Bazel 2.1 has just been released.
Bazel 2.1 is intended to be backward-compatible with Bazel 2.0. However it contains a single incompatible change that was deemed a bug fix and thus eligible for inclusion. We haven’t found any code broken by this change, but please report if it causes any burden to you.
- The following attributes of
CcToolchainProvider, which formerly were accessible both as fields
x.fand as methods
x.f(), are now only fields:
x.f()is now equivalent to
y=x.f; y(). That is,
x.fshould return the same attribute value regardless of whether it is accessed as a field or called like a method. Any arguments to the call are evaluated after the
- Keyword-only arguments are now allowed:
python def foo(a, *, k): pass def foo(a, *b, k): pass foo(5, k = 6) # k can be specified only by keyword
- A new boolean field
ctx.target_platform_has_constraintis added to allow rules to check the target platform's constraints.
- Similar to the .bazelignore in the main repository, a .bazelignore file in external repository now causes the specified directories to be ignored by Bazel. Bazel doesn't try to identify any packages under the directories, but the files can still be referenced in other BUILD files.
.bazelignorefiles now support line comments, e.g.
# this is a comment.
- Experimental support for d8 merger is now available for use using
RoleManager#addRoleHolderAsUsernow supports desugaring.
- Total critical path runtime will not be longer than total execution runtime.
- A new
BuildEventProtocolmessage is added for listing the convenience symlinks that get created in the workspace (such as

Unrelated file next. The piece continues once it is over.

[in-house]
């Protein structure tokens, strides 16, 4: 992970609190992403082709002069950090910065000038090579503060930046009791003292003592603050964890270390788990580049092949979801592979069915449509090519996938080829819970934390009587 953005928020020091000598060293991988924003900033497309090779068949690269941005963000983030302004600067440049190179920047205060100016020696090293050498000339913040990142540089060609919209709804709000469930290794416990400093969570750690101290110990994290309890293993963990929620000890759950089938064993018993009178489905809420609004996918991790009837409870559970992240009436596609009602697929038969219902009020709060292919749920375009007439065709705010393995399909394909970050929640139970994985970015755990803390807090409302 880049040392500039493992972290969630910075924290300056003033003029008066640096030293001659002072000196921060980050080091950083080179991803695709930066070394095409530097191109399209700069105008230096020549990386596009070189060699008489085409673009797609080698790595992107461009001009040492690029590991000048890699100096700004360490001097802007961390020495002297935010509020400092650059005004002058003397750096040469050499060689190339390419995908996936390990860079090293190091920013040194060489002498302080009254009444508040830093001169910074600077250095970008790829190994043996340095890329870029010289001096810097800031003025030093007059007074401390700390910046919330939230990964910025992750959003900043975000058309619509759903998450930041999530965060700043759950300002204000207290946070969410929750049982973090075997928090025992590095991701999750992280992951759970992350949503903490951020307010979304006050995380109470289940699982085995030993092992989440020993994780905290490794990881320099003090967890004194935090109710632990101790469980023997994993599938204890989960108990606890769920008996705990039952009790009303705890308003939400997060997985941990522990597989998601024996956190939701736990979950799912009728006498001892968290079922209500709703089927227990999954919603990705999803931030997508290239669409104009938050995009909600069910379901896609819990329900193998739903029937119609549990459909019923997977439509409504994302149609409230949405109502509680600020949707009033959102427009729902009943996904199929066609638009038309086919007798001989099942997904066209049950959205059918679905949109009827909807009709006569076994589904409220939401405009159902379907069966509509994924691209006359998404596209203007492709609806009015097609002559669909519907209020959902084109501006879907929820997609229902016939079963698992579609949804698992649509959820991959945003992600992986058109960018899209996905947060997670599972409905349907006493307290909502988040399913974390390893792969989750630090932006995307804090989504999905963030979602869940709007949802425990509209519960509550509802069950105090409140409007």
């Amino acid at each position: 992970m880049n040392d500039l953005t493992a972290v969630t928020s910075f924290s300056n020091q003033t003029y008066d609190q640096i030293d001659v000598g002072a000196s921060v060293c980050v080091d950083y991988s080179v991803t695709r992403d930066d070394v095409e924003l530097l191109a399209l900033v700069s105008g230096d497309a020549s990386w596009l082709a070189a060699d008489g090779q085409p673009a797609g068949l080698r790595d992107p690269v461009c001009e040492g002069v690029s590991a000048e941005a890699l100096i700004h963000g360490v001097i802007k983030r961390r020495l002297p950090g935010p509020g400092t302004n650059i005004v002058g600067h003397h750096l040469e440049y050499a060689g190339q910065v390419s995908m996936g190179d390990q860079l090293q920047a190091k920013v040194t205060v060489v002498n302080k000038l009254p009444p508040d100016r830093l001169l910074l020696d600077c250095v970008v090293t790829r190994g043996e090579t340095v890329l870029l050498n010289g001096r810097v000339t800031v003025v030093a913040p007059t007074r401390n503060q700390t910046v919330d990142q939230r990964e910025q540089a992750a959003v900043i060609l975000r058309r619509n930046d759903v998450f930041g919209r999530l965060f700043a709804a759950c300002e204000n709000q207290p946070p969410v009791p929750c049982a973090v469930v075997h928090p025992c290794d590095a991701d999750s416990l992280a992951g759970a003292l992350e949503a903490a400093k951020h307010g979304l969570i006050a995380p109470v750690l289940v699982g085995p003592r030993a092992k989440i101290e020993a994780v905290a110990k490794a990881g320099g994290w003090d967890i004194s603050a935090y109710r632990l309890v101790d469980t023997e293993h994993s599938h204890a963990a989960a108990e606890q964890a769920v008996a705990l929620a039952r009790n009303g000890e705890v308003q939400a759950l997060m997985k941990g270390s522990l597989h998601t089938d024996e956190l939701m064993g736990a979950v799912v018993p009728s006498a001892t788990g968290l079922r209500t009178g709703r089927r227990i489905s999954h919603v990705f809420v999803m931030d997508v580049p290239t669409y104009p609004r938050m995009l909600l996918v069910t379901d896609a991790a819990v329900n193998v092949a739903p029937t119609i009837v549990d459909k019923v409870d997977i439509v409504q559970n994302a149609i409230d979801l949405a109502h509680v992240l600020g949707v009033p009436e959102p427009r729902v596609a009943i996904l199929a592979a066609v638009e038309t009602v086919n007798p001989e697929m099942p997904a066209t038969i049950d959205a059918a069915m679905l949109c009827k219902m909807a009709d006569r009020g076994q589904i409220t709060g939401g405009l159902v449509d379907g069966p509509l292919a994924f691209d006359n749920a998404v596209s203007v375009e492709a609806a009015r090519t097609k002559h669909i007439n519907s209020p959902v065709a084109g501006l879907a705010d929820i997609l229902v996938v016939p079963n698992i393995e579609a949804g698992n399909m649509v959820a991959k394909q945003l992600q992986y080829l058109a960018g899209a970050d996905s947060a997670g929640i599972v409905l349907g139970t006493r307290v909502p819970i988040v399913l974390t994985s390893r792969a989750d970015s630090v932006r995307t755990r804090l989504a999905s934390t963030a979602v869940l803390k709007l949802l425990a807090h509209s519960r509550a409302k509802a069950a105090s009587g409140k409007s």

bazel-out). Enable it with the
cquery 'somepath(...)'returns more reliable results when the dependency has a different configuration than the parent. To get a result for
//barisn't in the top-level configuration, run your query with
--universe_scope=//foo. See cquery docs for details.
- P.J. McNerney wrote a new book: Beginning Bazel: Building and Testing for Java, Go, and More.
- Oreilly published a report: Getting Started with Bazel by Benjamin Muschko.
rules_nodejsmade its first stable release.
- Judah Jacobson published hrepl, a tool that lets you interactively develop Haskell code. It uses Bazel to compile your code's dependencies, and then loads your modules into an interpreter.
- The Bazel Community Experts page has been updated.
- BazelCon 2019: The video recordings have been posted. VMWare open-source team shared their First-Timer Perspective on BazelCon, and Wix wrote a blog post about it. thundergolfer shared some personal notes about BazelCon talks.
This release contains contributions from many people at Google, as well as Adam Liddell, Alessandro Patti, Andreas Herrmann, Bor Kae Hwang, Brian Silverman, Emran BatmanGhelich, George Gensure, Jeff Palm, Jonathan Beverly, Mark Nevill, Patrick Niklaus, Peter, Ryan Beasley, Shin Yamamoto, and Yen-Chi Chen.